You can tell a lot about a person by their holiday traditions, not all of it flattering. Take the family of my husband, Paul, for example, who are obsessed each season with getting an enormous, live Christmas tree and ensuring that it is aligned at a perfect 90-degree angle. Slightly askew is not permissible. To achieve this result, they rig the tree with cables anchored to the wall and bark directions at one another. There may be protractors involved.
You would be correct in assuming this is a family of perfectionists. The scientific rigor came from Paul’s father, a Jesuit-educated astrophysicist who despaired that his five children didn’t follow him into astronomy. (When Paul was accepted to law school, his father sighed with deep disappointment: “But Paul, you’re bright enough to do science.”)
So, perhaps to compensate for not having little Galileos as offspring, the need for precision and scientific method spilled into other arenas — Christmas tree posture, and the proper sequencing of ornaments. Large ornaments on the bottom, small ornaments on top, gradations of size in between. Woe to anyone who hangs a plus-size ornament mid-tree, as I once did when we were first married. It will be rehung. Obey the method.
Paul doesn’t find any of this at all odd. I suppose no one finds their traditions strange until they intersect with another person’s and certain assumptions are laid bare. “Well, that’s just always the way we’ve done it.” It’s not like my family is perfect. (If we were, those trees would stand a lot straighter.) We have our own holiday weirdness.
“You spend two whole days making dry, butterless cookies that taste like putrid black jelly beans,” Paul alleges.
“That’s anise seed,” I correct.
“Why do you insist on making those awful things?”
Tradition. And they aren’t awful, they’re springerles (pronounced spring-er-lees) — a molded German cookie that dates to the Middle Ages. It’s not Christmas without springerles.
“I’m sorry you lack the sophistication to appreciate fine homemade baked goods,” I sniff. “Perhaps you would prefer something squeezed from a tube and adorned with artificial sprinkles.”
An acquired taste
Not everyone is a fan of springerles. It’s true, they don’t have butter, and they’re exceptionally difficult to make. But that just means you must work harder to appreciate their charms. Assuming you can stick it out. Springerles take one day to make and another 24 hours to dry before baking, and then (for the hardcore fans) another month after that to store them, so the anise flavor deepens. And isn’t that what the holiday season is all about? Delayed gratification!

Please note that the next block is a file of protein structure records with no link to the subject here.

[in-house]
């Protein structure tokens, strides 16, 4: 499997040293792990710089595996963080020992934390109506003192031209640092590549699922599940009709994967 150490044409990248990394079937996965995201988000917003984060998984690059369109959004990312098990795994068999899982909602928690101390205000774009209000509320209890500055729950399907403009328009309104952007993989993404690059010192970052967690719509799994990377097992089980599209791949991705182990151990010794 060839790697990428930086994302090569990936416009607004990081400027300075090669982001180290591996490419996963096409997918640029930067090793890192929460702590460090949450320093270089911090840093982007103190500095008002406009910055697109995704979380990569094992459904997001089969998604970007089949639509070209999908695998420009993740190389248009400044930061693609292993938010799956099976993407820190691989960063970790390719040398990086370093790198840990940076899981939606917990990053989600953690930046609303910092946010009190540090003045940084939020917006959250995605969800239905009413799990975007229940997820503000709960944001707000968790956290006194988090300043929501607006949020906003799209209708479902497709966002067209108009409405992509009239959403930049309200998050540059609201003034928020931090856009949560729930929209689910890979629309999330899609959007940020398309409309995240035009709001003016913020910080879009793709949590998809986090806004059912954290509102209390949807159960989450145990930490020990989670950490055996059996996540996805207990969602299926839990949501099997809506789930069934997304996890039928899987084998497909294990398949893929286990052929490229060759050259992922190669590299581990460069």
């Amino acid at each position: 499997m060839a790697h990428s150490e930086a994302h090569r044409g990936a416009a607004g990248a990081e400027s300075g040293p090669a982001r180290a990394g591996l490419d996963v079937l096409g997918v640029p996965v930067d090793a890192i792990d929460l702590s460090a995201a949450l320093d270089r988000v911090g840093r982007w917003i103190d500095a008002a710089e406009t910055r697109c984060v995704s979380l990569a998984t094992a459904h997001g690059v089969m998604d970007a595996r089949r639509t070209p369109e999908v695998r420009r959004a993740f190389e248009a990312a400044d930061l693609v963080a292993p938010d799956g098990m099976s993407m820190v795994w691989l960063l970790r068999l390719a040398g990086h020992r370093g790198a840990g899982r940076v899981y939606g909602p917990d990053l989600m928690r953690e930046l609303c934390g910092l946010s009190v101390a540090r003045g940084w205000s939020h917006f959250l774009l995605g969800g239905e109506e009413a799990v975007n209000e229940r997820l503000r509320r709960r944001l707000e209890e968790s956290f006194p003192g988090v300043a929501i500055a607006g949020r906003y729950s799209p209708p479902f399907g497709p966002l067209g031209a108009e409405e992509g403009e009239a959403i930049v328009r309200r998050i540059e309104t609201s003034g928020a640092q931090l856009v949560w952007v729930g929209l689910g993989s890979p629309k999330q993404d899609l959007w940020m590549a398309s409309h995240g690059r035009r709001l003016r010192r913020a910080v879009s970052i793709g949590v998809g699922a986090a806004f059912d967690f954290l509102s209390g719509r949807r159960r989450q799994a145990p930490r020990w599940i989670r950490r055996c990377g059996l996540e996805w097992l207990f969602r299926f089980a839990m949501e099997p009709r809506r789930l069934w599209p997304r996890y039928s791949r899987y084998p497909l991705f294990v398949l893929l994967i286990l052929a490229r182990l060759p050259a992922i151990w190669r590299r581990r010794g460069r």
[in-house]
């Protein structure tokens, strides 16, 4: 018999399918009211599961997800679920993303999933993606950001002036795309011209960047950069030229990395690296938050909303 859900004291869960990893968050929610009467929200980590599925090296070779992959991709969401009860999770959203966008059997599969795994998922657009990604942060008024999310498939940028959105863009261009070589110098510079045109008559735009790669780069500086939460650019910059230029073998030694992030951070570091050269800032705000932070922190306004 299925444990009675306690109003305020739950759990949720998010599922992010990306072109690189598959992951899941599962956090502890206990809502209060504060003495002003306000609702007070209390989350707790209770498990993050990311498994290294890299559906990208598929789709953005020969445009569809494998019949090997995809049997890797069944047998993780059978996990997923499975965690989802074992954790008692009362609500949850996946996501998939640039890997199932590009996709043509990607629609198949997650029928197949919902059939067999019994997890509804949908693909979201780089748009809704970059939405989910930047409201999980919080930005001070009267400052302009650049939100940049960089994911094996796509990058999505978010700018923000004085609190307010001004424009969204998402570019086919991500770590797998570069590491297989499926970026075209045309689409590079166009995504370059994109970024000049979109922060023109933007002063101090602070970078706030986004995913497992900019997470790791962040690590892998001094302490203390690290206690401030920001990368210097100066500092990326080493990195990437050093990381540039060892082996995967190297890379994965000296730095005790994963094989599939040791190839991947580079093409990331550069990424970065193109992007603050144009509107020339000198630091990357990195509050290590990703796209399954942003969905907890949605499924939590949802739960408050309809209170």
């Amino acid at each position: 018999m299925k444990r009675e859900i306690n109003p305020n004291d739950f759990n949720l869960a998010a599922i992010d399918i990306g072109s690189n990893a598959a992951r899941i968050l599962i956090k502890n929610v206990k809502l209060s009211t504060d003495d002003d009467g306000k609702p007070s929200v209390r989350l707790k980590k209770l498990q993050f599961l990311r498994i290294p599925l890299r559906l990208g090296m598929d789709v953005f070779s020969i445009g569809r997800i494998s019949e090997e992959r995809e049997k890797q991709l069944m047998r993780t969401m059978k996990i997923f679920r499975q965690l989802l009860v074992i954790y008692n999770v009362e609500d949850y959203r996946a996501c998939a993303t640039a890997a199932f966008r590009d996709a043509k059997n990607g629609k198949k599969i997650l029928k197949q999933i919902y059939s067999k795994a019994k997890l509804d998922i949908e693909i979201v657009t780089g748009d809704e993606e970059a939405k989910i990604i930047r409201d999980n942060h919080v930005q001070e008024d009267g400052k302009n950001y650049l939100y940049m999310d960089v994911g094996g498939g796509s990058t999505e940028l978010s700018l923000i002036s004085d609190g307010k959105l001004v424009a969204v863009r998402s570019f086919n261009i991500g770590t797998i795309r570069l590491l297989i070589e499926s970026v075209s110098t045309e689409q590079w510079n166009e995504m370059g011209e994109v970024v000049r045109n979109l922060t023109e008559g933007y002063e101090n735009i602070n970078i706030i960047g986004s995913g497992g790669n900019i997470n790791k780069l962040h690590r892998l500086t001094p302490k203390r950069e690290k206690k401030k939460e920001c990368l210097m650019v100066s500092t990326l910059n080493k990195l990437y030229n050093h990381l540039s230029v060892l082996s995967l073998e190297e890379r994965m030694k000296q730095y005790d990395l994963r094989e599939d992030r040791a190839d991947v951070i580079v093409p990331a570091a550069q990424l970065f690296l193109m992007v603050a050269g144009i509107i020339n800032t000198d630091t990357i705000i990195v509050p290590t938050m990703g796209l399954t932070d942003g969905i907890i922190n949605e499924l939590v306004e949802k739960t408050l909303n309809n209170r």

The inherent suffering makes the springerle cookie completely on brand for my family — stern, Nordic, Midwestern people who have a complicated relationship with pleasure. No goopy icing or chocolate glazing for us. That’s too easy. We need difficult cookies.
In my experience, all the German Christmas cookies are varying degrees of impossible. Lebkuchen (ginger cookies) require boiling honey and using communion wafers as a base. Zimtsterne (cinnamon stars) have a gooey dough that must be rolled out with ground almonds, not flour. Pfeffernüsse (spice cookies) are made from leftover artillery shells from the second World War. OK, not really. Actually, I don’t know what Pfeffernüsse are made of. The ones my mother enjoys are a sort of white-glazed puck you could concuss someone with.
Hardness is a Christmas cookie metric in my family. It’s not a failing; it’s a desired outcome. Last year, I sent my mother springerles, and she complained they were too soft. So, she stuck them in the oven on a low temperature to toughen them up. She cannot abide a weak cookie.
My maternal grandfather used to wait months until his springerles were rock hard (and extra anisey) so he could dunk them in his coffee and gnaw on them. They do not yield easily. I believe other cultures call this “hard tack.”
If you’re looking for a difficult cookie, the springerle delivers. They require intricate hand-carved wooden molds to make. You can’t just use stuff you have around the kitchen.
Collecting the molds is a whole other discourse. Among springerle aficionados, there are those who use resin molds (amateurs), those who use only wood (old school) and those who use special rolling pins (lazy). Really, just forget the rolling pins. If you want a lot of blobby springerles fast, OK. But the point of springerles is the incredible detailed designs that can be achieved only with molds. They’re little works of art.
Modern molds have your typical holiday scenes — Santa, sleighs, bells, reindeer and other kitsch. Old, wooden German molds, however, have grim, moralistic lessons taken from the Bible and fairy tales, like Der Struwwelpeter (slovenly Peter) and his long fingernails, or Cruel Frederick whipping his rocking horse. These are the molds I prefer, and the weirder the better.